event site for the northeast scala symposium
Scala HTML CSS JavaScript
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Source code for NEScala web site Build Status

Current maintainers


  • You'll need to install SBT
  • You'll want a decent editor or IDE.
  • You'll need to understand at least a little bit about Unfiltered.
  • You'll have to wrap your brain around the occasionally confusing source code layout. If you're having trouble grokking it, contact one of the maintainers.

Building and running locally


Before you deploy the site, you must ensure that you can run it locally. Doing so requires a meetup.properties file (which is never committed, for security reasons). Contact one of the maintainers to get a working copy, and install that copy in src/main/resources. (The .gitignore file ensures that it'll never be committed.)

When running live, this file isn't necessary, because Heroku configuration properties are used, instead.

It's all done with SBT


$ sbt
> ;clean;compile


You can run the server in two ways.


With the run command in sbt:

> run

will run on port 8080. You can also specify a port number:

> run 9090

To stop the run, just hit ENTER.

Via sbt-revolver

You can also use sbt-revolver. To start:

> re-start


> re-start 9090

To stop:

> re-stop

The content

  • Web content: If it's web site content you want to update, the templates for the current year are in src/main/scala/boston2018/Templates.scala.

  • CSS: If you need to hack on the CSS rules, the 2016 code uses LESS, while the 2018 code used Sass (but now just uses the compiled css), and previous years use straight CSS. The Philly 2016 LESS rules are in src/main/assets/css/philly2016.less. Sass files end with .scss, and those with filenames starting with an underscore are not compiled into matching css files. If you don't understand LESS or Sass, don't hack the CSS until you do.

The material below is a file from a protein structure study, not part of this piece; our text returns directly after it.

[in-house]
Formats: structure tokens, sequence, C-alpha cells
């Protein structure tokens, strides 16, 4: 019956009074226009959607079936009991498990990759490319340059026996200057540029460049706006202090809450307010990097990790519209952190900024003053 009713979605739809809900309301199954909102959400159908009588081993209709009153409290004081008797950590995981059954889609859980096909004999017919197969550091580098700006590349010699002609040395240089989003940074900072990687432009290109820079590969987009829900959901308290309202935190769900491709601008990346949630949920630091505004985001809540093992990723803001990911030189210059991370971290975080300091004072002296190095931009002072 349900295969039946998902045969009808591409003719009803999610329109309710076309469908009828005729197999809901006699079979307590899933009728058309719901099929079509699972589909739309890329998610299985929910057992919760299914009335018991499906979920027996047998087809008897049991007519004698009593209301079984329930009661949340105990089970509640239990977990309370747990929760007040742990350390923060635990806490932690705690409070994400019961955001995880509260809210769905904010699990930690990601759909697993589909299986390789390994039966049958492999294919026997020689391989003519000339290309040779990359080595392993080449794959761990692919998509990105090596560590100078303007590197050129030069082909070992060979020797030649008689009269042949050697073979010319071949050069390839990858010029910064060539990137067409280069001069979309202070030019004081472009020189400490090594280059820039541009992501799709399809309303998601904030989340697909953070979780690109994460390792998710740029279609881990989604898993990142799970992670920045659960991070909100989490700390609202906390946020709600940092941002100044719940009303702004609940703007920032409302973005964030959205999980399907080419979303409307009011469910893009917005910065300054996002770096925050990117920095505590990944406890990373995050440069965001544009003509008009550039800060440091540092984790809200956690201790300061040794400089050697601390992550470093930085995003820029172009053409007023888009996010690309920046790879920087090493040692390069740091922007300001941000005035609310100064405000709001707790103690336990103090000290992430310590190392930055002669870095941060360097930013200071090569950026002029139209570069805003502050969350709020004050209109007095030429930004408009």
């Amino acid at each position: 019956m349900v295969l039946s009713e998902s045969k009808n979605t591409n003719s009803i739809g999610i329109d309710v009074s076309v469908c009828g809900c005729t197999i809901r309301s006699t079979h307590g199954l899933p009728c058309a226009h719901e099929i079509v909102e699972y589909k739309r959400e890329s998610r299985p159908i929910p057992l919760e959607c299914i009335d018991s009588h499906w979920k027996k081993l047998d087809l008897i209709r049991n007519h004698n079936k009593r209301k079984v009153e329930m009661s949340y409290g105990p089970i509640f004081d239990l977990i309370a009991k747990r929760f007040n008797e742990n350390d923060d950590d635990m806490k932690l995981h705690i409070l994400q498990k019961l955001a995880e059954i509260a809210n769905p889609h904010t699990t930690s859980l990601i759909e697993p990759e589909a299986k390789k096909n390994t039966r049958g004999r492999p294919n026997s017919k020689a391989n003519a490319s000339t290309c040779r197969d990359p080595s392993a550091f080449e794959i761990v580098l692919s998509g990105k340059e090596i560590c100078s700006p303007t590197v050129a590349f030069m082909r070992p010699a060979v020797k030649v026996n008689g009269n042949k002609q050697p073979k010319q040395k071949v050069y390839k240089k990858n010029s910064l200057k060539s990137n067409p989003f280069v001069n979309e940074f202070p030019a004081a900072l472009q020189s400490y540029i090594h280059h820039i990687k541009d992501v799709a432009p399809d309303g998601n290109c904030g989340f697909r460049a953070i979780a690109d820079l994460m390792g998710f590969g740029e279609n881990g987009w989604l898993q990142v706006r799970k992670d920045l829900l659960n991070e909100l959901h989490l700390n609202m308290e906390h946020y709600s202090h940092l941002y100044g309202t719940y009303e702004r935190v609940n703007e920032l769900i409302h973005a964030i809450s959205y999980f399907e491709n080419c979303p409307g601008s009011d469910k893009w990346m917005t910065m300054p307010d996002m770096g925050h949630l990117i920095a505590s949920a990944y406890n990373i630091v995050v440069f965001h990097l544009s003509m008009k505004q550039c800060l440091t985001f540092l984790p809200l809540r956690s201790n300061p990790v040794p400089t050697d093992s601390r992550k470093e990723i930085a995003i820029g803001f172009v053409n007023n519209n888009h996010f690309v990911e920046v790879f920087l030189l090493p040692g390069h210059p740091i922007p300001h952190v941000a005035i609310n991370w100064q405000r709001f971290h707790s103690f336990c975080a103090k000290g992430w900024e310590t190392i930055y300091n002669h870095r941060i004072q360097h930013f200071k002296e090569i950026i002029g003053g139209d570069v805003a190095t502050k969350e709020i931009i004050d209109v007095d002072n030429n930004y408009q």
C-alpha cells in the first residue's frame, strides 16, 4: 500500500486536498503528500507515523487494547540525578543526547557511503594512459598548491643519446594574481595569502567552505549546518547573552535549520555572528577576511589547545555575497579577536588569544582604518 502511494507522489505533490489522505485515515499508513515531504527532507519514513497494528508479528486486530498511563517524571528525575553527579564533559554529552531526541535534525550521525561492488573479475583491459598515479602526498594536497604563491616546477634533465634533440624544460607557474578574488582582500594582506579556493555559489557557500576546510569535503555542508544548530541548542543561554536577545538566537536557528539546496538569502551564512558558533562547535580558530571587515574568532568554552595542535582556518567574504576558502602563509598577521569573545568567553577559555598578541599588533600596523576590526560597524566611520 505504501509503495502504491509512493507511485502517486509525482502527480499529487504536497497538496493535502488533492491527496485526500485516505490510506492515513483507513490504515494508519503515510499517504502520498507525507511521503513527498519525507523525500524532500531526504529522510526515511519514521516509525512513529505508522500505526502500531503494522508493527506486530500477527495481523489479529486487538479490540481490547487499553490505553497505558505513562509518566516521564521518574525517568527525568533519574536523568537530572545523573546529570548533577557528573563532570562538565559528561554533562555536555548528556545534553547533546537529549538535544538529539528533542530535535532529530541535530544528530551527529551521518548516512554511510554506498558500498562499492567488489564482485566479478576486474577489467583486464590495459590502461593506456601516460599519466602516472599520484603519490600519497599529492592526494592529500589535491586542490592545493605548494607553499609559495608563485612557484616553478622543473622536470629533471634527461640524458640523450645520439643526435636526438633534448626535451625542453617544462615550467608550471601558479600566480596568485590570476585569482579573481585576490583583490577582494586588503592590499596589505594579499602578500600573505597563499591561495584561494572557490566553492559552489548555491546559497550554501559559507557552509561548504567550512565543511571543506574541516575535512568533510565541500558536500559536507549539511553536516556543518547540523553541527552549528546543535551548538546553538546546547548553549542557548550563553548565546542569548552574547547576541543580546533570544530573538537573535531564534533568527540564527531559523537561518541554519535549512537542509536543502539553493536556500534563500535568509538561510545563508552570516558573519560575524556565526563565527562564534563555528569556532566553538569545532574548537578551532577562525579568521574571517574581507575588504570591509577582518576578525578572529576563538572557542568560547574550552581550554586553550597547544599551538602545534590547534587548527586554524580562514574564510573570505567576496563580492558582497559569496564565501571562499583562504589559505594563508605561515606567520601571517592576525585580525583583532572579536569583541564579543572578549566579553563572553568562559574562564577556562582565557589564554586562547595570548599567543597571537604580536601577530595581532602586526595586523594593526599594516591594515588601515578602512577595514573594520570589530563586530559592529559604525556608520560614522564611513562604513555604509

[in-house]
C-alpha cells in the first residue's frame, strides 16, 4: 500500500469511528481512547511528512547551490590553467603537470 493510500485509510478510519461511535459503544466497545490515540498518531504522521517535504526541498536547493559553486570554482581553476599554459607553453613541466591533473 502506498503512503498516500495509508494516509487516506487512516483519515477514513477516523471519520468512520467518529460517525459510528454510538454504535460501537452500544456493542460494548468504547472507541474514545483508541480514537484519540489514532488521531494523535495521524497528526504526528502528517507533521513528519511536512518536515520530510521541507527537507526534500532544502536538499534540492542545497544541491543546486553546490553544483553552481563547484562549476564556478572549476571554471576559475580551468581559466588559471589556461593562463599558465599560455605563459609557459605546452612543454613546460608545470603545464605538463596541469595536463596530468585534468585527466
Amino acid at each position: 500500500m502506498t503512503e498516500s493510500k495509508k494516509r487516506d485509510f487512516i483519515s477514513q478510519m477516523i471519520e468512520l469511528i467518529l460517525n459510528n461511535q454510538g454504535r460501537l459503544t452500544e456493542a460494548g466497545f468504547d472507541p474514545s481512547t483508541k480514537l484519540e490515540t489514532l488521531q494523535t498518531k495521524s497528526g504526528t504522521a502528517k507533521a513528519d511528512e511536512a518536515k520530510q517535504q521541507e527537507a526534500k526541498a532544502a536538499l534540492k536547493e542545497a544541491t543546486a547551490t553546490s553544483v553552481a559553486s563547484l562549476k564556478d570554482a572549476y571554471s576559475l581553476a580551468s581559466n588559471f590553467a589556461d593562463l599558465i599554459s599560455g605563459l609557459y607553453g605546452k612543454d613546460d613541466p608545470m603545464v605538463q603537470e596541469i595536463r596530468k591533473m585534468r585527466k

• Static resources: Anything in src/main/resources/www is served as a static resource. That is, URL path /foo.png corresponds to file src/main/resources/www/foo.png, and /www/js/nyc.js corresponds to src/main/resources/www/js/nyc.js. (That's why the favicon.ico file is in src/main/resources/www.)

The 2016 Schedule

For simplicitly, the 2016 schedule is read from a CSV file, which is, itself, merely a CSV download of a Google Spreadsheet. The code assumes that the schedule is loadable as resource /www/2016/Schedule.csv (so the current schedule is always located at src/main/resources/2016/Schedule.csv in the code).

The code also assumes that the first line is a header line, and it looks for these headers, interpreted the associated column values as described:

  • "Activity": The short name of the activity. This could be "Lunch", "Break", or a talk title.
  • "Description": The full description of the entry. This field can contain Markdown. It can also be empty.
  • "Speaker": The speaker, if the row is for a talk, or empty otherwise.
  • "Start": The start time of the entry, in "HH:mm a" format (e.g., "8:30 AM", "4:00 PM"). Required.
  • "Duration": The duration, in hours and minutes. e.g., "0:40" for 40 minutes, "1:15" for an hour and fifteen minutes. Required.
  • "Meetup ID": The meetup ID of the speaker, if the row is a talk. Empty otherwise.

Any other headers (and corresponding columns) are ignored.

Thus, to update the schedule:

  • Edit the Google Spreadsheet.
  • Download as CSV.
  • Copy to src/main/resources/www/2016/Schedule.csv
  • Compile and run locally, and verify that the schedule looks right.
  • Deploy.

Going Live

Getting Access

We're running on Heroku. You won't be able to push to Heroku unless:

  • you have a Heroku account, and
  • you are listed as a collaborator on the Heroku application.

Contact one of the maintainers for access.


You'll need to install the Heroku CLI, and you must use it to login, as described in the documentation.

Next, you'll need to add a Git remote to your cloned copy of this repo:

$ git remote add heroku git@heroku.com:nescala.git

You also need to ensure that the app has the heroku/scala buildpacks installed, but that should carry over from previous years.


Assuming you've properly prepared your environment, you can deploy with a single Git command:

$ git push heroku master

If you prefer, you can also deploy from the Heroku dashboard Deploy tab. The application has been linked to the main Git repo. If your changes are pushed to the main repo, you can deploy them from the Manual Deploy section of the Deploy tab. (Honestly, though, the command line is faster.)

Running on a non-Heroku Server

If you want to run the site on a non-Heroku server (e.g., for testing), you can build a fat jar and run it:

$ sbt fatjar

That command builds target/scala_2.10/root-assembly-0.1-SNAPSHOT.jar, which you can run with java -jar.